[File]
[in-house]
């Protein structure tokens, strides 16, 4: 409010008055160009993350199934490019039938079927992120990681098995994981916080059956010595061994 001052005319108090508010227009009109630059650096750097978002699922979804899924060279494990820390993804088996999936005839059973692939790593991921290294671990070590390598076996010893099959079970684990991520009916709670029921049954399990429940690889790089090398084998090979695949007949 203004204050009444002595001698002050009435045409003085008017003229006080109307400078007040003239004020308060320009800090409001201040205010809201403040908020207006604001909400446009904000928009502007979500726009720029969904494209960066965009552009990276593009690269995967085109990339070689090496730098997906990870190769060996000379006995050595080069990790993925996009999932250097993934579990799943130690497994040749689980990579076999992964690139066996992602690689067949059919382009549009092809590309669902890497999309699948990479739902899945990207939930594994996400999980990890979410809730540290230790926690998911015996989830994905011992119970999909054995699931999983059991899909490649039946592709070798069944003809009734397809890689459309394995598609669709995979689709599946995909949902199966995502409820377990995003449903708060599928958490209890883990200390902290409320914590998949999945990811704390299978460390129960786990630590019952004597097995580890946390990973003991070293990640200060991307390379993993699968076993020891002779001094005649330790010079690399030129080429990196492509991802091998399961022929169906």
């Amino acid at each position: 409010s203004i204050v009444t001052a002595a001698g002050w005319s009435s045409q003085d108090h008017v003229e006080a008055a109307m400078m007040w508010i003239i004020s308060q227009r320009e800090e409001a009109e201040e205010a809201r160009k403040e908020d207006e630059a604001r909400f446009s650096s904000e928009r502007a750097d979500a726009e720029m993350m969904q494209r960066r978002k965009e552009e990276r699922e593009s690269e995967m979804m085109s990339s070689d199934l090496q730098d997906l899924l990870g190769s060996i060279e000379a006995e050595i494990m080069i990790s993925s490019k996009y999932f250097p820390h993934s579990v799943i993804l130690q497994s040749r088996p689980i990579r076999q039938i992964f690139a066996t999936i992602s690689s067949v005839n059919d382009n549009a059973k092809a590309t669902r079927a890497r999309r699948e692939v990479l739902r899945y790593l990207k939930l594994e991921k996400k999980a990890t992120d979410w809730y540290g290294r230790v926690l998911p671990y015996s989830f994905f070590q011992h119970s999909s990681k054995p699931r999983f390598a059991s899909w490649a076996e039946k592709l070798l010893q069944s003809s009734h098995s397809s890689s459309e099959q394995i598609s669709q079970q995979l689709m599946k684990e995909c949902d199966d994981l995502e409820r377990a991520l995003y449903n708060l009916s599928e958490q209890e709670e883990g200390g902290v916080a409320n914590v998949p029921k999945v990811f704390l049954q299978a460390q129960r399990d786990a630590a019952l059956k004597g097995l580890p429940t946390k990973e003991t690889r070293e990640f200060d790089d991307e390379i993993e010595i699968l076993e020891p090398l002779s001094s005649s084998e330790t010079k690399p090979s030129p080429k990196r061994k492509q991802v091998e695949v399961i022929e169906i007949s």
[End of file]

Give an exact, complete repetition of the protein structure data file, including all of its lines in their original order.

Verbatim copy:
[in-house]
């Protein structure tokens, strides 16, 4: 409010008055160009993350199934490019039938079927992120990681098995994981916080059956010595061994 001052005319108090508010227009009109630059650096750097978002699922979804899924060279494990820390993804088996999936005839059973692939790593991921290294671990070590390598076996010893099959079970684990991520009916709670029921049954399990429940690889790089090398084998090979695949007949 203004204050009444002595001698002050009435045409003085008017003229006080109307400078007040003239004020308060320009800090409001201040205010809201403040908020207006604001909400446009904000928009502007979500726009720029969904494209960066965009552009990276593009690269995967085109990339070689090496730098997906990870190769060996000379006995050595080069990790993925996009999932250097993934579990799943130690497994040749689980990579076999992964690139066996992602690689067949059919382009549009092809590309669902890497999309699948990479739902899945990207939930594994996400999980990890979410809730540290230790926690998911015996989830994905011992119970999909054995699931999983059991899909490649039946592709070798069944003809009734397809890689459309394995598609669709995979689709599946995909949902199966995502409820377990995003449903708060599928958490209890883990200390902290409320914590998949999945990811704390299978460390129960786990630590019952004597097995580890946390990973003991070293990640200060991307390379993993699968076993020891002779001094005649330790010079690399030129080429990196492509991802091998399961022929169906």
């Amino acid at each position: 409010s203004i204050v009444t001052a002595a001698g002050w005319s009435s045409q003085d108090h008017v003229e006080a008055a109307m400078m007040w508010i003239i004020s308060q227009r320009e800090e409001a009109e201040e205010a809201r160009k403040e908020d207006e630059a604001r909400f446009s650096s904000e928009r502007a750097d979500a726009e720029m993350m969904q494209r960066r978002k965009e552009e990276r699922e593009s690269e995967m979804m085109s990339s070689d199934l090496q730098d997906l899924l990870g190769s060996i060279e000379a006995e050595i494990m080069i990790s993925s490019k996009y999932f250097p820390h993934s579990v799943i993804l130690q497994s040749r088996p689980i990579r076999q039938i992964f690139a066996t999936i992602s690689s067949v005839n059919d382009n549009a059973k092809a590309t669902r079927a890497r999309r699948e692939v990479l739902r899945y790593l990207k939930l594994e991921k996400k999980a990890t992120d979410w809730y540290g290294r230790v926690l998911p671990y015996s989830f994905f070590q011992h119970s999909s990681k054995p699931r999983f390598a059991s899909w490649a076996e039946k592709l070798l010893q069944s003809s009734h098995s397809s890689s459309e099959q394995i598609s669709q079970q995979l689709m599946k684990e995909c949902d199966d994981l995502e409820r377990a991520l995003y449903n708060l009916s599928e958490q209890e709670e883990g200390g902290v916080a409320n914590v998949p029921k999945v990811f704390l049954q299978a460390q129960r399990d786990a630590a019952l059956k004597g097995l580890p429940t946390k990973e003991t690889r070293e990640f200060d790089d991307e390379i993993e010595i699968l076993e020891p090398l002779s001094s005649s084998e330790t010079k690399p090979s030129p080429k990196r061994k492509q991802v091998e695949v399961i022929e169906i007949s």